Utilizing Immersive Virtual Reality in Everyday Work

Martin Bellgardt, Sebastian Pick, Daniel Zielasko, Tom Vierjahn, Benjamin Weyers, Torsten Wolfgang Kuhlen
Workshop on Everyday Virtual Reality (WEVR)

Applications of Virtual Reality (VR) have been repeatedly explored with the goal to improve the data analysis process of users from different application domains, such as architecture and simulation sciences. Unfortunately, making VR available in professional application scenarios or even using it on a regular basis has proven to be challenging. We argue that everyday usage environments, such as office spaces, have introduced constraints that critically affect the design of interaction concepts since well-established techniques might be difficult to use. In our opinion, it is crucial to understand the impact of usage scenarios on interaction design, to successfully develop VR applications for everyday use. To substantiate our claim, we define three distinct usage scenarios in this work that primarily differ in the amount of mobility they allow for. We outline each scenario's inherent constraints but also point out opportunities that may be used to design novel, well-suited interaction techniques for different everyday usage environments. In addition, we link each scenario to a concrete application example to clarify its relevance and show how it affects interaction design.

Remain Seated: Towards Fully-Immersive Desktop VR

Daniel Zielasko, Benjamin Weyers, Martin Bellgardt, Sebastian Pick, Alexander Meißner, Tom Vierjahn, Torsten Wolfgang Kuhlen
IEEE Virtual Reality Workshop on Everyday Virtual Reality 2017

In this work we describe the scenario of fully-immersive desktop VR, which serves the overall goal to seamlessly integrate with existing workflows and workplaces of data analysts and researchers, such that they can benefit from the gain in productivity when immersed in their data-spaces. Furthermore, we provide a literature review showing the status quo of techniques and methods available for realizing this scenario under the raised restrictions. Finally, we propose a concept of an analysis framework and the decisions made and the decisions still to be taken, to outline how the described scenario and the collected methods are feasible in a real use case.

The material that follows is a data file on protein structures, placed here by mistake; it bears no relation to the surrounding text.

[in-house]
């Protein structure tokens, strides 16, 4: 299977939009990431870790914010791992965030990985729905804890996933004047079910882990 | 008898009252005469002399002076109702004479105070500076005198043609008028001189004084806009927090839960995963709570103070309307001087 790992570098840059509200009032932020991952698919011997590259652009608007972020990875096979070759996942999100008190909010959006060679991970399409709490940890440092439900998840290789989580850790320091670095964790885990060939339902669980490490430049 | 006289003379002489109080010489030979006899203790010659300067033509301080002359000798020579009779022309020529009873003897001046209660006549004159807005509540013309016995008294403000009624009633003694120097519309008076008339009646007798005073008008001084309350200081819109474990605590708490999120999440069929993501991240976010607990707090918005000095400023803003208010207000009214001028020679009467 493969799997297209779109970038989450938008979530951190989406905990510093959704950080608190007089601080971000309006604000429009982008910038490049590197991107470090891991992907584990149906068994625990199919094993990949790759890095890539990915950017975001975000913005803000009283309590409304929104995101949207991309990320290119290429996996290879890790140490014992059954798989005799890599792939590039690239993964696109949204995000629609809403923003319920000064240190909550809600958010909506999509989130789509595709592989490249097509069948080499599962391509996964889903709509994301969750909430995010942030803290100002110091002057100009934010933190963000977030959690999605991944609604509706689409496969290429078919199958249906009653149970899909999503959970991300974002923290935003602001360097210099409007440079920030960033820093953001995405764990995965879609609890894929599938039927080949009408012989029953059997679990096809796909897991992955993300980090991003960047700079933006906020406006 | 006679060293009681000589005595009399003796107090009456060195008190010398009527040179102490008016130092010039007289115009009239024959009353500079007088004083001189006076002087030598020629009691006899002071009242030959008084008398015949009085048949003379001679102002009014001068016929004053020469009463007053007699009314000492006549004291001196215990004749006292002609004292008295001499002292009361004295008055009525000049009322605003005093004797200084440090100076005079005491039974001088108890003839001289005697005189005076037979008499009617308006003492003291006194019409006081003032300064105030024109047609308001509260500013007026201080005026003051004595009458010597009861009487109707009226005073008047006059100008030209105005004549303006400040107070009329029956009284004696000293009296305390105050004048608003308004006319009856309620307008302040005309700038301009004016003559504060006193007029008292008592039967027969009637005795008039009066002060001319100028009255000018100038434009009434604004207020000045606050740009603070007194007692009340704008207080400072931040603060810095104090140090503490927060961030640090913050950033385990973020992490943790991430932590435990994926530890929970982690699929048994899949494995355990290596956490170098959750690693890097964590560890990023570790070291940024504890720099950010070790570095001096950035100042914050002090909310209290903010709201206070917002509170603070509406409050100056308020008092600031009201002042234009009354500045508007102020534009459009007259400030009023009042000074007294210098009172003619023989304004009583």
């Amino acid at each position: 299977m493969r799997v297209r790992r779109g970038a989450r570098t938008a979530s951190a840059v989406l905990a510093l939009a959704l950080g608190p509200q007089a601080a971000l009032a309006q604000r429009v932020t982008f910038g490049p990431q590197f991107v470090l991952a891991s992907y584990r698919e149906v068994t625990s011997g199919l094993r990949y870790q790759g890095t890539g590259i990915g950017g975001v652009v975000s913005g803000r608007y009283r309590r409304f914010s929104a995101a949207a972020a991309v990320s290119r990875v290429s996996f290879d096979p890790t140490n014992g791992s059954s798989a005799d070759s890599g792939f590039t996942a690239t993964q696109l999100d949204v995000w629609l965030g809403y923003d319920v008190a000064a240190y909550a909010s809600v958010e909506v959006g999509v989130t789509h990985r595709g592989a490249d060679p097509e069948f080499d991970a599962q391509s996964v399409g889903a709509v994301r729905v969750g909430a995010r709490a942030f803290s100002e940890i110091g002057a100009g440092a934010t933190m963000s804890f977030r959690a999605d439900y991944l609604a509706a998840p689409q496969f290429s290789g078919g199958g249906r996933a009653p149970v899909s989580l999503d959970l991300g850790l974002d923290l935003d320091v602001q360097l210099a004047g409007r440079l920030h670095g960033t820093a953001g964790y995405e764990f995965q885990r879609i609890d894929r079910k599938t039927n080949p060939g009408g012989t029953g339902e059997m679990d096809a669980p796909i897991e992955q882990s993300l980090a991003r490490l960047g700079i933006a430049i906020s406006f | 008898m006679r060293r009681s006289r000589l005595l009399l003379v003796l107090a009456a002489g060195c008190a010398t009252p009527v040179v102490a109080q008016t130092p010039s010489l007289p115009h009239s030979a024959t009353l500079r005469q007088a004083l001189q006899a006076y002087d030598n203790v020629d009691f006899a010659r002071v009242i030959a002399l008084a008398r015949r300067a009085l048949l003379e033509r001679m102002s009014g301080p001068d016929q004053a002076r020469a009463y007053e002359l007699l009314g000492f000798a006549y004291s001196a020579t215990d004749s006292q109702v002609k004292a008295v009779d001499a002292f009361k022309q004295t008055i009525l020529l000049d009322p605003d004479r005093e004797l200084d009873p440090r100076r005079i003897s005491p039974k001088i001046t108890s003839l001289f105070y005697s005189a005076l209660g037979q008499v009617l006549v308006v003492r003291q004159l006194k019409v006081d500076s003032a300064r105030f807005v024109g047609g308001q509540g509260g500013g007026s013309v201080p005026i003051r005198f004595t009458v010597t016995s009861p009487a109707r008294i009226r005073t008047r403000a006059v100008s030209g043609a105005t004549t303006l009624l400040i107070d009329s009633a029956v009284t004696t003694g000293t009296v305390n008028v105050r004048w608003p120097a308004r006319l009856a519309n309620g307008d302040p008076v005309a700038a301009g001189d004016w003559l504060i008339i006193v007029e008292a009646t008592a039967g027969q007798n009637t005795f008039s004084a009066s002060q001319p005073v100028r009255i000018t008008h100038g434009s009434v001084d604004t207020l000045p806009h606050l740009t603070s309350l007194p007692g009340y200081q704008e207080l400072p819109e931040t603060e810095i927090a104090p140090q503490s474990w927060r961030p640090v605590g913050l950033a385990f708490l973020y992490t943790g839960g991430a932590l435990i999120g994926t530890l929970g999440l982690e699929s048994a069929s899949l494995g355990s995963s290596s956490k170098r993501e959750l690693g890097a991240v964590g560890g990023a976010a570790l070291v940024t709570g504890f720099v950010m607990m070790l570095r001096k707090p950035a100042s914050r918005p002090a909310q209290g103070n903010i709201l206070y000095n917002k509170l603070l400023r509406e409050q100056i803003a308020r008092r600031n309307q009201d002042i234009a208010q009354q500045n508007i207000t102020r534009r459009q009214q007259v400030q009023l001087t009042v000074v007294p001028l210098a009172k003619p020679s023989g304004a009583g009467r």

Gistualizer: An Immersive Glyph for Multidimensional Datapoints

Martin Bellgardt, Sascha Gebhardt, Bernd Hentschel, Torsten Wolfgang Kuhlen
Workshop on Immersive Analytics 2017

Data from diverse workflows is often too complex for an adequate analysis without visualization. One kind of data are multi-dimensional datasets, which can be visualized via a wide array of techniques. For instance, glyphs can be used to visualize individual datapoints. However, glyphs need to be actively looked at to be comprehended. This work explores a novel approach towards visualizing a single datapoint, with the intention of increasing the user’s awareness of it while they are looking at something else. The basic concept is to represent this point by a scene that surrounds the user in an immersive virtual environment. This idea is based on the observation that humans can extract low-detailed information, the so-called gist, from a scene nearly instantly (equal or less 100ms). We aim at providing a first step towards answering the question whether enough information can be encoded in the gist of a scene to represent a point in multi-dimensional space and if this information is helpful to the user’s understanding of this space.

» Show BibTeX

author = {Bellgardt, Martin and Gebhardt, Sascha and Hentschel, Bernd and Kuhlen, Torsten W.},
booktitle = {Workshop on Immersive Analytics},
title = {{Gistualizer: An Immersive Glyph for Multidimensional Datapoints}},
year = {2017}